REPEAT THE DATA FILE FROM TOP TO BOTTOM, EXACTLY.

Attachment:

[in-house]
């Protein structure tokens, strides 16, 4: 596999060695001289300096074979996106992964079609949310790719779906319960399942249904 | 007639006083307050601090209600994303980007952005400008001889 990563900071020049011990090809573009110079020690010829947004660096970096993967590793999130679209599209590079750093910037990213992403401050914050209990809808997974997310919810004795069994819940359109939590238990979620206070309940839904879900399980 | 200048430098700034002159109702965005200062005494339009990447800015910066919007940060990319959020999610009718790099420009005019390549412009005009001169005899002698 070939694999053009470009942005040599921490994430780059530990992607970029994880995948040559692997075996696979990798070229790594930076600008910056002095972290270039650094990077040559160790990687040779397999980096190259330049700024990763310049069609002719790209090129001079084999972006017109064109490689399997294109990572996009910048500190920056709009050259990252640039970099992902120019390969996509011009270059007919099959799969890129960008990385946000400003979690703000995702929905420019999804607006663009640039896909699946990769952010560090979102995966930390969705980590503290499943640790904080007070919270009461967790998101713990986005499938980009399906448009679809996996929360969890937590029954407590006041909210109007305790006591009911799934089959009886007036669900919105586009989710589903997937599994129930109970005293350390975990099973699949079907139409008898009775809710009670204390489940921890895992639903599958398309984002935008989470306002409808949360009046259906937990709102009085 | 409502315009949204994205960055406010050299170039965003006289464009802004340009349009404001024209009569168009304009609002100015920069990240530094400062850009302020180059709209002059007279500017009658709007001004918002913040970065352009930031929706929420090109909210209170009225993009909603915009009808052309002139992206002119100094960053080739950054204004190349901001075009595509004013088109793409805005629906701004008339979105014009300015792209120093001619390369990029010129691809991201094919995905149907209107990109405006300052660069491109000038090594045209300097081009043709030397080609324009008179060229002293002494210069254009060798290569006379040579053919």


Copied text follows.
[in-house]
């Protein structure tokens, strides 16, 4: 596999060695001289300096074979996106992964079609949310790719779906319960399942249904 | 007639006083307050601090209600994303980007952005400008001889 990563900071020049011990090809573009110079020690010829947004660096970096993967590793999130679209599209590079750093910037990213992403401050914050209990809808997974997310919810004795069994819940359109939590238990979620206070309940839904879900399980 | 200048430098700034002159109702965005200062005494339009990447800015910066919007940060990319959020999610009718790099420009005019390549412009005009001169005899002698 070939694999053009470009942005040599921490994430780059530990992607970029994880995948040559692997075996696979990798070229790594930076600008910056002095972290270039650094990077040559160790990687040779397999980096190259330049700024990763310049069609002719790209090129001079084999972006017109064109490689399997294109990572996009910048500190920056709009050259990252640039970099992902120019390969996509011009270059007919099959799969890129960008990385946000400003979690703000995702929905420019999804607006663009640039896909699946990769952010560090979102995966930390969705980590503290499943640790904080007070919270009461967790998101713990986005499938980009399906448009679809996996929360969890937590029954407590006041909210109007305790006591009911799934089959009886007036669900919105586009989710589903997937599994129930109970005293350390975990099973699949079907139409008898009775809710009670204390489940921890895992639903599958398309984002935008989470306002409808949360009046259906937990709102009085 | 409502315009949204994205960055406010050299170039965003006289464009802004340009349009404001024209009569168009304009609002100015920069990240530094400062850009302020180059709209002059007279500017009658709007001004918002913040970065352009930031929706929420090109909210209170009225993009909603915009009808052309002139992206002119100094960053080739950054204004190349901001075009595509004013088109793409805005629906701004008339979105014009300015792209120093001619390369990029010129691809991201094919995905149907209107990109405006300052660069491109000038090594045209300097081009043709030397080609324009008179060229002293002494210069254009060798290569006379040579053919």